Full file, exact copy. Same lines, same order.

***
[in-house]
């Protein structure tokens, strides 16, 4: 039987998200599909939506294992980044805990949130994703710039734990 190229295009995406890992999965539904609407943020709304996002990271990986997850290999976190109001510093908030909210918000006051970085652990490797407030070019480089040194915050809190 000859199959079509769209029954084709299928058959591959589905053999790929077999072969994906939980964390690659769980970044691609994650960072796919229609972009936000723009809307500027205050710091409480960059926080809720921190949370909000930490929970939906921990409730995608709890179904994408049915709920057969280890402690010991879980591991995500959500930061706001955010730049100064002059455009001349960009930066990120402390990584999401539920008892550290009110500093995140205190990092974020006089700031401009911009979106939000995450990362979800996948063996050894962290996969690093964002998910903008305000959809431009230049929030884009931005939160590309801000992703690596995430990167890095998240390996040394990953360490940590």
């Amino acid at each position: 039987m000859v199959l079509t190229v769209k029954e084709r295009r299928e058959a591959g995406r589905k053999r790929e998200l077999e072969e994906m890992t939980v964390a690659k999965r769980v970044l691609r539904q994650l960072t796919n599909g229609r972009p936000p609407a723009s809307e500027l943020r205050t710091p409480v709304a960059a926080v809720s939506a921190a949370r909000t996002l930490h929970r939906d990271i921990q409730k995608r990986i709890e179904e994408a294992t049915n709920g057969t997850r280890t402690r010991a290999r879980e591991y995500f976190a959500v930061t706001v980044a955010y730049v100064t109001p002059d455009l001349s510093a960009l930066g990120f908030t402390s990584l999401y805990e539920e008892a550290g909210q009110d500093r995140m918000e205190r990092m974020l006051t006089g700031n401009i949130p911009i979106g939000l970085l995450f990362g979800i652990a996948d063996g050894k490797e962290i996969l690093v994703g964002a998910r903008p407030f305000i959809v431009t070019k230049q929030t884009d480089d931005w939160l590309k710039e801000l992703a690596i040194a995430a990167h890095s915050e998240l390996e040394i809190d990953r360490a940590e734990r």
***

[in-house]
């Protein structure tokens, strides 16, 4: 039987998200599909939506294992980044805990949130994703710039734990 190229295009995406890992999965539904609407943020709304996002990271990986997850290999976190109001510093908030909210918000006051970085652990490797407030070019480089040194915050809190 000859199959079509769209029954084709299928058959591959589905053999790929077999072969994906939980964390690659769980970044691609994650960072796919229609972009936000723009809307500027205050710091409480960059926080809720921190949370909000930490929970939906921990409730995608709890179904994408049915709920057969280890402690010991879980591991995500959500930061706001955010730049100064002059455009001349960009930066990120402390990584999401539920008892550290009110500093995140205190990092974020006089700031401009911009979106939000995450990362979800996948063996050894962290996969690093964002998910903008305000959809431009230049929030884009931005939160590309801000992703690596995430990167890095998240390996040394990953360490940590």
């Amino acid at each position: 039987m000859v199959l079509t190229v769209k029954e084709r295009r299928e058959a591959g995406r589905k053999r790929e998200l077999e072969e994906m890992t939980v964390a690659k999965r769980v970044l691609r539904q994650l960072t796919n599909g229609r972009p936000p609407a723009s809307e500027l943020r205050t710091p409480v709304a960059a926080v809720s939506a921190a949370r909000t996002l930490h929970r939906d990271i921990q409730k995608r990986i709890e179904e994408a294992t049915n709920g057969t997850r280890t402690r010991a290999r879980e591991y995500f976190a959500v930061t706001v980044a955010y730049v100064t109001p002059d455009l001349s510093a960009l930066g990120f908030t402390s990584l999401y805990e539920e008892a550290g909210q009110d500093r995140m918000e205190r990092m974020l006051t006089g700031n401009i949130p911009i979106g939000l970085l995450f990362g979800i652990a996948d063996g050894k490797e962290i996969l690093v994703g964002a998910r903008p407030f305000i959809v431009t070019k230049q929030t884009d480089d931005w939160l590309k710039e801000l992703a690596i040194a995430a990167h890095s915050e998240l390996e040394i809190d990953r360490a940590e734990r």